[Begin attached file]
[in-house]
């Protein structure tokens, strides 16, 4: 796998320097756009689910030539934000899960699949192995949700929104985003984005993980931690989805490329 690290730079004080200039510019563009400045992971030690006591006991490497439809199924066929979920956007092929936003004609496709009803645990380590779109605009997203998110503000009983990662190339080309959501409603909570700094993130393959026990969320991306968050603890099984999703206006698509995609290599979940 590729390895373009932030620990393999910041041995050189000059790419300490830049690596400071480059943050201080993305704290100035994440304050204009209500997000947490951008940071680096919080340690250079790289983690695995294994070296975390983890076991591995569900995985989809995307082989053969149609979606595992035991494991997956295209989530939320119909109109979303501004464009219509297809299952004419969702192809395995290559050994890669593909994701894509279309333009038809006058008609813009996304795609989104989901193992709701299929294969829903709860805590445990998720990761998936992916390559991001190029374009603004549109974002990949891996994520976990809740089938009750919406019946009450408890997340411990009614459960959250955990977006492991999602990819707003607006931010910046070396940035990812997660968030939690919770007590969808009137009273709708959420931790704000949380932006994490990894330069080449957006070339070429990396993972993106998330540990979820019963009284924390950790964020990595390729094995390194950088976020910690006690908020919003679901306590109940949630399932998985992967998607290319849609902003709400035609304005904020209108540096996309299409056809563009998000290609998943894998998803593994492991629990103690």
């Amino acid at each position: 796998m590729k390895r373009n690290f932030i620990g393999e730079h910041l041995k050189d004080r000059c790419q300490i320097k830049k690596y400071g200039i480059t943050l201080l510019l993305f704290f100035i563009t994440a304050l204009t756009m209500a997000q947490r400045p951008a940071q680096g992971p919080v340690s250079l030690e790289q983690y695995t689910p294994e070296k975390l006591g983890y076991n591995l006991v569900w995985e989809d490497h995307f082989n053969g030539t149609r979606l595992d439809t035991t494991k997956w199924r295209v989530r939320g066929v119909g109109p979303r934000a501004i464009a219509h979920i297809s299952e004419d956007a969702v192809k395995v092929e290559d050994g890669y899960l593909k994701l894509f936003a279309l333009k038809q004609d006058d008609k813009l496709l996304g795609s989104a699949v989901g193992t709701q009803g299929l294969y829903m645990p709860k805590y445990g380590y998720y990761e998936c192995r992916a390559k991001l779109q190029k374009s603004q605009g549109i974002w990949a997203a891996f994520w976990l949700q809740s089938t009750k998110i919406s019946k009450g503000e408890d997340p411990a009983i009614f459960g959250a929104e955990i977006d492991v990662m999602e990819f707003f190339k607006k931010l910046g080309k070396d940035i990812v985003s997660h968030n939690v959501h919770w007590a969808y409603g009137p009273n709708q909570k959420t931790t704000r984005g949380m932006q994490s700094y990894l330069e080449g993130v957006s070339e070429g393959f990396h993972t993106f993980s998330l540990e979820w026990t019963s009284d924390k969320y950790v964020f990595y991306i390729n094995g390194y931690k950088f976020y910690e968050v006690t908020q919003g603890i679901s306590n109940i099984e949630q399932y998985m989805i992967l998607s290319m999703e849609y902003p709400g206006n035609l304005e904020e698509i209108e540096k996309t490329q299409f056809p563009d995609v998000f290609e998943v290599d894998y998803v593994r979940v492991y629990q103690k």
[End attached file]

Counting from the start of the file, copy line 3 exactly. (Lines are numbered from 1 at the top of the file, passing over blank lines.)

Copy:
């Amino acid at each position: 796998m590729k390895r373009n690290f932030i620990g393999e730079h910041l041995k050189d004080r000059c790419q300490i320097k830049k690596y400071g200039i480059t943050l201080l510019l993305f704290f100035i563009t994440a304050l204009t756009m209500a997000q947490r400045p951008a940071q680096g992971p919080v340690s250079l030690e790289q983690y695995t689910p294994e070296k975390l006591g983890y076991n591995l006991v569900w995985e989809d490497h995307f082989n053969g030539t149609r979606l595992d439809t035991t494991k997956w199924r295209v989530r939320g066929v119909g109109p979303r934000a501004i464009a219509h979920i297809s299952e004419d956007a969702v192809k395995v092929e290559d050994g890669y899960l593909k994701l894509f936003a279309l333009k038809q004609d006058d008609k813009l496709l996304g795609s989104a699949v989901g193992t709701q009803g299929l294969y829903m645990p709860k805590y445990g380590y998720y990761e998936c192995r992916a390559k991001l779109q190029k374009s603004q605009g549109i974002w990949a997203a891996f994520w976990l949700q809740s089938t009750k998110i919406s019946k009450g503000e408890d997340p411990a009983i009614f459960g959250a929104e955990i977006d492991v990662m999602e990819f707003f190339k607006k931010l910046g080309k070396d940035i990812v985003s997660h968030n939690v959501h919770w007590a969808y409603g009137p009273n709708q909570k959420t931790t704000r984005g949380m932006q994490s700094y990894l330069e080449g993130v957006s070339e070429g393959f990396h993972t993106f993980s998330l540990e979820w026990t019963s009284d924390k969320y950790v964020f990595y991306i390729n094995g390194y931690k950088f976020y910690e968050v006690t908020q919003g603890i679901s306590n109940i099984e949630q399932y998985m989805i992967l998607s290319m999703e849609y902003p709400g206006n035609l304005e904020e698509i209108e540096k996309t490329q299409f056809p563009d995609v998000f290609e998943v290599d894998y998803v593994r979940v492991y629990q103690k």